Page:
I have been featuring fantastic female fantasy authors (see disclaimer) but this has morphed into interesting people in the speculative fiction world. Today I’ve invited the talented Claire Corbett to drop by.
Watch out for give-away details at the end of the interview.
Q: Your book When we have Wings appears to be a near future story with elements of the detective genre. The cover makes it look like a cross between a dark urban fantasy and a literary novel. Did you have any say in the cover design?
No, none whatsoever. In fact my publisher only showed it to me when they’d finalised it. I think they wanted to avoid stressing out the new author until they’d solved all the challenges to their satisfaction. I’m lucky that the talented, award-winning Sandy Cull was chosen to design my cover. I’m glad you used the L-word, literary! Allen & Unwin was very concerned to get that message across – that this is a book with exhilarating ideas but with real love and concern for the craft of writing.
It can be good, having the publisher protect you a bit. Writing can be so exposing, anxiety-provoking. You don’t realise how vulnerable you feel till you’re published. I also like the sense of collaboration, that when you’re picked up by an agent and a publisher your work now exists in a larger sphere. It’s exciting that my work now sparks the imaginations of others and inspires their creativity.
My agent has just emailed me a cover concept from my Dutch publishers. It’s very different but I love it too; they are also very concerned to stress that the book appeals to literary readers as well as lovers of imaginative fiction.
Q: At the core of your book’s conflict is the premise that people can fly and what would someone sacrifice for this. You said: ‘I knew I had to research flight. Sometimes it seems that every second literary novel uses flight and wings as a metaphor. I needed the opposite of the romantic use of flight; if I didn’t convince the reader of the reality of the characters flying the book would fail.
The key came to me one day while watching pigeons on the street and wondering why they scurried out of my way: you’ve got wings, why don’t you fly? And the answer came: because it’s hard work. Far from being easy and free, as flight is in our dreams, if you had wings flying would be the hardest work you’d ever do.’ You did a lot of research for this book. Is that you hang-gliding?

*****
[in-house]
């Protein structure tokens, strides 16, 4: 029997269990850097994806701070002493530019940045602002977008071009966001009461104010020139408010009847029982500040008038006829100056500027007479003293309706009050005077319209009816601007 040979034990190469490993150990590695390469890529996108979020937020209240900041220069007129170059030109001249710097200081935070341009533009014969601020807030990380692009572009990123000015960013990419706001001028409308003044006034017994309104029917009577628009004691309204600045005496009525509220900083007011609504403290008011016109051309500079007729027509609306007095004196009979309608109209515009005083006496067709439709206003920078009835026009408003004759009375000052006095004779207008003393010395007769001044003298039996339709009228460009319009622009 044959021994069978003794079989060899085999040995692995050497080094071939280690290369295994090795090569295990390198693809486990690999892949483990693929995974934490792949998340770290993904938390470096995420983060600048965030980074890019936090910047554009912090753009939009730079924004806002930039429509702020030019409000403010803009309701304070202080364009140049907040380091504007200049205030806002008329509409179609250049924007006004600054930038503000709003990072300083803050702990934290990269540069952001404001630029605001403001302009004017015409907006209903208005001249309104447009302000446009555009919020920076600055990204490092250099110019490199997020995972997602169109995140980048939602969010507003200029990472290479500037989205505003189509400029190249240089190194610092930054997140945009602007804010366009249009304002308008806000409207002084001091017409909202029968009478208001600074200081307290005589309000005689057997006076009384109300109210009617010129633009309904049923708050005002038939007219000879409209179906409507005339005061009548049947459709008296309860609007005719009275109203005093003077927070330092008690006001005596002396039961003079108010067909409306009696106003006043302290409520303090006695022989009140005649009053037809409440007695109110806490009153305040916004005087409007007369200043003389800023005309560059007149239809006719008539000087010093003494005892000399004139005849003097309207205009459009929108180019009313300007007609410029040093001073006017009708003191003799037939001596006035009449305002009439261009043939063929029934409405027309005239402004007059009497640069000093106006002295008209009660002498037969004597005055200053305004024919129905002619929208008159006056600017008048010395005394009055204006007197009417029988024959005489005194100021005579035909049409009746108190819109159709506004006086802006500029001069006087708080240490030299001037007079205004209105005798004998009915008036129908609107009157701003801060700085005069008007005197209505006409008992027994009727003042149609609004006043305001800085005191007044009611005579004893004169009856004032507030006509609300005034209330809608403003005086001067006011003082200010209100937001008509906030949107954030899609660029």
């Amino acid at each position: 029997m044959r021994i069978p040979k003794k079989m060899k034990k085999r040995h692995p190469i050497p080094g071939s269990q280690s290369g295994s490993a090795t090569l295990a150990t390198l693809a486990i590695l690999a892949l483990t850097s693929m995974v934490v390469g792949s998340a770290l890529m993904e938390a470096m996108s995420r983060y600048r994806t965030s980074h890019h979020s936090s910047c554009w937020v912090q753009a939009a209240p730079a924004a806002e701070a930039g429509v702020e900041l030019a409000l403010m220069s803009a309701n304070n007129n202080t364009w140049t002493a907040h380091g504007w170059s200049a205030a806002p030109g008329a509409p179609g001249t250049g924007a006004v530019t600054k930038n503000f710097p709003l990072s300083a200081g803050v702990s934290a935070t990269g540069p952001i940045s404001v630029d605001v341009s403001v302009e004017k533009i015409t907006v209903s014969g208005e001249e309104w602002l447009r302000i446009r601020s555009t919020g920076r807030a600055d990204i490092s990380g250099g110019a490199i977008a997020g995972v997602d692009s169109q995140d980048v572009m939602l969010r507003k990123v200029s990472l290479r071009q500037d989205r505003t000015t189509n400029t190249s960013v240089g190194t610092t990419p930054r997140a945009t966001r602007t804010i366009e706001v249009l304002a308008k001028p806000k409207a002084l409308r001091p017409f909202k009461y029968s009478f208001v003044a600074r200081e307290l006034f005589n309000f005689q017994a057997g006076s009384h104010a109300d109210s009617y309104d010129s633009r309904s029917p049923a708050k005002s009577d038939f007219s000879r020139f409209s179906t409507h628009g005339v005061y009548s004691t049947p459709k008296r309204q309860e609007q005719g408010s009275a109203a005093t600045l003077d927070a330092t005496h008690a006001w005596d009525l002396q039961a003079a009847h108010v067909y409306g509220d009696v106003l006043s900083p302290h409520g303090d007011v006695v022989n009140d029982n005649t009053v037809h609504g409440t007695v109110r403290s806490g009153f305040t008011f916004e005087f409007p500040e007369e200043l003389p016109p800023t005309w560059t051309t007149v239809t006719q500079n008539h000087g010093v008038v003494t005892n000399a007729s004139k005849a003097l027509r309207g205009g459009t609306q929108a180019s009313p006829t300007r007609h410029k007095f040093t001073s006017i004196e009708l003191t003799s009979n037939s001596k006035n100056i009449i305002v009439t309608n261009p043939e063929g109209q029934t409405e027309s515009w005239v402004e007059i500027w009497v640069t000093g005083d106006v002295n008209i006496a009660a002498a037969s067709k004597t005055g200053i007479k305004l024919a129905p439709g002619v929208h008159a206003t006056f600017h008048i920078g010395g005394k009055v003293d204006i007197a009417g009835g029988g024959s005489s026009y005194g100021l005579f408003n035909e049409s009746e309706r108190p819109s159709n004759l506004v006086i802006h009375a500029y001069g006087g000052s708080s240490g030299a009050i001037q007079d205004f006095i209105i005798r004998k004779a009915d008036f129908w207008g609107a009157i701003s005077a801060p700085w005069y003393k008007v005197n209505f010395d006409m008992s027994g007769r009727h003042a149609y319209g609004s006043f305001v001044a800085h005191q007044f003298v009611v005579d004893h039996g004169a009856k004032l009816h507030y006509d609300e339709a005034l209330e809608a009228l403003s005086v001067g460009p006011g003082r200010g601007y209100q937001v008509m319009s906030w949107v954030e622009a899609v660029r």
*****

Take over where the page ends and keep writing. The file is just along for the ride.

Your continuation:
I wish. I was a small child when those photos were taken – I’m watching the hang-gliders in one of them. I did do a lot of research – into the evolution of bird flight, the physics of lift, air movement and clouds, and the experiences and insider talk of the paragliding community – but no actual hang-gliding or paragliding myself.
I was thrilled when a friend of mine who is a real adventurer – mountain climber, Antarctic explorer, you name it – and has spent a great deal of time paragliding and hang-gliding, said I nailed the experience of flying in the book. He said ‘you absolutely got it. That’s exactly what it’s like.’ That was one of the most gratifying comments I’ve ever had.
It was also wonderful to hear from a reader who’d studied avian physiology as part of a degree in veterinary science. She’d been sure there would be holes in the book’s research but was happy to say she couldn’t fault it.
Q: You studied film and writing at the University of Technology Sydney. Have you been tempted to write screen plays?
Strangely no, though I love film and loved my time crewing on feature films. I think a great deal about the craft of film – I used to devour copies of American Cinematographer, a highly technical magazine for Directors of Photography. I never thought of writing a screenplay because I came to writing through loving the texture of words and crafting sentences; screenplays don’t offer that pleasure.
Now that I’ve learned more about novelistic technique and the importance of character and structure I think I’m ready to write a screenplay. Especially as I’ve discovered I adore writing dialogue. I have no time for novels without good dialogue; it’s the most economical way of discovering character. You discover character through action: speech is action.
Virtually every reader has told me how much they’d love to see the book as a film, how cinematic it is. I’d love to see it made into a film. I had to think so much about the book’s structure because the plot is quite complex that I think I’d enjoy writing the screenplay – with some help from an experienced screenwriter.
Q: You had a Varuna mentorship in 2000. (Varuna is a house in the Blue Mountains where writers can write in peace. Yay!). Can you share your Varuna experience with us?
It was unusual because I live close to Varuna in the Blue Mountains and my son was a small baby so I was going home every night; it wasn’t the total escape that it is for most writers. What I loved was having Amanda Lohrey as such a fabulous mentor. She can deliver real, honest criticism without crushing you.
Though I was working on another novel, I began writing When We Have Wings during that mentorship. We had a public reading of our work and I learned a lot from that.
I’d like to go back sometime because there’s nothing that turbocharges productivity like not having to plan and make dinner every day. The house is quiet with a lush garden often wrapped in fog. Perfect for writers.